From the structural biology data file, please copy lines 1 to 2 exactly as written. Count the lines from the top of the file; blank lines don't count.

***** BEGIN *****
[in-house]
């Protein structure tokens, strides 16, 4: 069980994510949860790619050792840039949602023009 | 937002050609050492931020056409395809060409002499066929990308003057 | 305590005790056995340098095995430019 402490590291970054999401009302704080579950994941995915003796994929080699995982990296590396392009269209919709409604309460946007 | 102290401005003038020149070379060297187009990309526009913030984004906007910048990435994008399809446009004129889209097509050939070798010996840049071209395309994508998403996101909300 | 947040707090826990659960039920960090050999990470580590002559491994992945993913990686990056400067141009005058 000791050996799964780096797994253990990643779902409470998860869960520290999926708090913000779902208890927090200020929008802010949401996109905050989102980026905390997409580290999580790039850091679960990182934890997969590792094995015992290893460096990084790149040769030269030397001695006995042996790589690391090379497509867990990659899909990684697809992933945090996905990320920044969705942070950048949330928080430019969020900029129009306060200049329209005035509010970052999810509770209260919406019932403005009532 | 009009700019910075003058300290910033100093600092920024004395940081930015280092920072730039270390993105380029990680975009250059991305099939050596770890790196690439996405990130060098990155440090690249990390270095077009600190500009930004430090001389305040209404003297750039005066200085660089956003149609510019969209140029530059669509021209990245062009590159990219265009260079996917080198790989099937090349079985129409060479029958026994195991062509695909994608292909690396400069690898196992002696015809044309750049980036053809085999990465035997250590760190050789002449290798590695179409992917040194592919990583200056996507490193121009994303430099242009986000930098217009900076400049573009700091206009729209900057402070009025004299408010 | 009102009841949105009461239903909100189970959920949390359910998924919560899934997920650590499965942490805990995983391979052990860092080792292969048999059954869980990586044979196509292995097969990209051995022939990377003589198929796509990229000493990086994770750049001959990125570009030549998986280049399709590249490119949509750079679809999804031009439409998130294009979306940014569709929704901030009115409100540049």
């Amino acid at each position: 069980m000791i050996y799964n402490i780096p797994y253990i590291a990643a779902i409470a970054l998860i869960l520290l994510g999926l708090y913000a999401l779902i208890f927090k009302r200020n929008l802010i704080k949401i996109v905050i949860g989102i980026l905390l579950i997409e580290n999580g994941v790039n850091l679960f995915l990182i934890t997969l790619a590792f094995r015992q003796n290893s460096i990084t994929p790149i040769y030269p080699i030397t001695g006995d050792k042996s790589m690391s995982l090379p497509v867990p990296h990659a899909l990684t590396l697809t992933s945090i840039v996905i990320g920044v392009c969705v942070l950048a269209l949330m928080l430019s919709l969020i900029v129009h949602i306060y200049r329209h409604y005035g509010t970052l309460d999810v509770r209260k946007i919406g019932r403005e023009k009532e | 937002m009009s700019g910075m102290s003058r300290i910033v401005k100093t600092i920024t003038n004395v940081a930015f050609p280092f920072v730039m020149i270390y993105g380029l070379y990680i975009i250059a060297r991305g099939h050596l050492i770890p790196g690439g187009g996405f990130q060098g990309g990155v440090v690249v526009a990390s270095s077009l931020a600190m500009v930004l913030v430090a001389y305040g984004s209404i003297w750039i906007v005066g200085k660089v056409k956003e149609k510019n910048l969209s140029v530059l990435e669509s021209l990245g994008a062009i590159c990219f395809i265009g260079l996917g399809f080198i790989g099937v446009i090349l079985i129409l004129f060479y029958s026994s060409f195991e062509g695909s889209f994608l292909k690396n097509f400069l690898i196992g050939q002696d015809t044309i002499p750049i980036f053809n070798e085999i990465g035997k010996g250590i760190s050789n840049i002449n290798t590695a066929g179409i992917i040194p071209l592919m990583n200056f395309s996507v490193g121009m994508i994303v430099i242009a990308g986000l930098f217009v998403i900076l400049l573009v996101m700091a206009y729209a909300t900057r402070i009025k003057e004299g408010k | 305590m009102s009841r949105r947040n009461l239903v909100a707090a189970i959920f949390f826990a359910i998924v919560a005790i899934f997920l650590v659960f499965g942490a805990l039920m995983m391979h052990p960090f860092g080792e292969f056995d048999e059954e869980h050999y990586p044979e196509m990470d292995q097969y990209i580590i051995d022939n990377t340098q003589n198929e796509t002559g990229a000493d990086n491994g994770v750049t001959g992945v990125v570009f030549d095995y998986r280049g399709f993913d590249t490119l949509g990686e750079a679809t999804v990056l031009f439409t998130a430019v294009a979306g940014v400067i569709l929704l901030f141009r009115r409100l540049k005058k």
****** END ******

[in-house]
């Protein structure tokens, strides 16, 4: 069980994510949860790619050792840039949602023009 | 937002050609050492931020056409395809060409002499066929990308003057 | 305590005790056995340098095995430019 402490590291970054999401009302704080579950994941995915003796994929080699995982990296590396392009269209919709409604309460946007 | 102290401005003038020149070379060297187009990309526009913030984004906007910048990435994008399809446009004129889209097509050939070798010996840049071209395309994508998403996101909300 | 947040707090826990659960039920960090050999990470580590002559491994992945993913990686990056400067141009005058 000791050996799964780096797994253990990643779902409470998860869960520290999926708090913000779902208890927090200020929008802010949401996109905050989102980026905390997409580290999580790039850091679960990182934890997969590792094995015992290893460096990084790149040769030269030397001695006995042996790589690391090379497509867990990659899909990684697809992933945090996905990320920044969705942070950048949330928080430019969020900029129009306060200049329209005035509010970052999810509770209260919406019932403005009532 | 009009700019910075003058300290910033100093600092920024004395940081930015280092920072730039270390993105380029990680975009250059991305099939050596770890790196690439996405990130060098990155440090690249990390270095077009600190500009930004430090001389305040209404003297750039005066200085660089956003149609510019969209140029530059669509021209990245062009590159990219265009260079996917080198790989099937090349079985129409060479029958026994195991062509695909994608292909690396400069690898196992002696015809044309750049980036053809085999990465035997250590760190050789002449290798590695179409992917040194592919990583200056996507490193121009994303430099242009986000930098217009900076400049573009700091206009729209900057402070009025004299408010 | 009102009841949105009461239903909100189970959920949390359910998924919560899934997920650590499965942490805990995983391979052990860092080792292969048999059954869980990586044979196509292995097969990209051995022939990377003589198929796509990229000493990086994770750049001959990125570009030549998986280049399709590249490119949509750079679809999804031009439409998130294009979306940014569709929704901030009115409100540049």